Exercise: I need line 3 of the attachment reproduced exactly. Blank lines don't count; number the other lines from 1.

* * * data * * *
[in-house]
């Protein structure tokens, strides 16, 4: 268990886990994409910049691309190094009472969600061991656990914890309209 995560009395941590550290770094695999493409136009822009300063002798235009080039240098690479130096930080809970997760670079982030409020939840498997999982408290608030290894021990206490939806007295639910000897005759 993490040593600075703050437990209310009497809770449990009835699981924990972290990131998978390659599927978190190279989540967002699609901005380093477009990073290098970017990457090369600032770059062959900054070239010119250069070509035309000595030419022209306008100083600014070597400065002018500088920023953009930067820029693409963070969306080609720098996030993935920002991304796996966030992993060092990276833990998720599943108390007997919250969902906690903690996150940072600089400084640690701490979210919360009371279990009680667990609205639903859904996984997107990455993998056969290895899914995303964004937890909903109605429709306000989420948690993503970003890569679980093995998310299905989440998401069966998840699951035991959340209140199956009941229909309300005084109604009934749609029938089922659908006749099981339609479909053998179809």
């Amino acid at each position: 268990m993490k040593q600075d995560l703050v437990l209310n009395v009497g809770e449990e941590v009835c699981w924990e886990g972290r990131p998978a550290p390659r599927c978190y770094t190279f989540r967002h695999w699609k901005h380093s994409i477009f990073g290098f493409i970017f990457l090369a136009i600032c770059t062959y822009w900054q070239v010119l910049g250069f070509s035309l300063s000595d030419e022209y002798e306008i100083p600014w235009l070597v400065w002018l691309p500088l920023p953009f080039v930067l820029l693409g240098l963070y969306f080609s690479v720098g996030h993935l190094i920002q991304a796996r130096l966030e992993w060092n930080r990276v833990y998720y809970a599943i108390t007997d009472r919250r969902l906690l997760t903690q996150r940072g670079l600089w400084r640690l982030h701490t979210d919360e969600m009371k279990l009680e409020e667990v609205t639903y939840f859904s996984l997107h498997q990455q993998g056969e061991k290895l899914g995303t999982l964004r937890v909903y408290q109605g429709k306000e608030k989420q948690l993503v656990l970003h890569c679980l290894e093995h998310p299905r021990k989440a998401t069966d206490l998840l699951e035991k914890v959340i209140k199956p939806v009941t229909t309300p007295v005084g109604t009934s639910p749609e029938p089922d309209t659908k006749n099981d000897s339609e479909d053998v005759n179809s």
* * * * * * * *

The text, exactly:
């Amino acid at each position: 268990m993490k040593q600075d995560l703050v437990l209310n009395v009497g809770e449990e941590v009835c699981w924990e886990g972290r990131p998978a550290p390659r599927c978190y770094t190279f989540r967002h695999w699609k901005h380093s994409i477009f990073g290098f493409i970017f990457l090369a136009i600032c770059t062959y822009w900054q070239v010119l910049g250069f070509s035309l300063s000595d030419e022209y002798e306008i100083p600014w235009l070597v400065w002018l691309p500088l920023p953009f080039v930067l820029l693409g240098l963070y969306f080609s690479v720098g996030h993935l190094i920002q991304a796996r130096l966030e992993w060092n930080r990276v833990y998720y809970a599943i108390t007997d009472r919250r969902l906690l997760t903690q996150r940072g670079l600089w400084r640690l982030h701490t979210d919360e969600m009371k279990l009680e409020e667990v609205t639903y939840f859904s996984l997107h498997q990455q993998g056969e061991k290895l899914g995303t999982l964004r937890v909903y408290q109605g429709k306000e608030k989420q948690l993503v656990l970003h890569c679980l290894e093995h998310p299905r021990k989440a998401t069966d206490l998840l699951e035991k914890v959340i209140k199956p939806v009941t229909t309300p007295v005084g109604t009934s639910p749609e029938p089922d309209t659908k006749n099981d000897s339609e479909d053998v005759n179809s």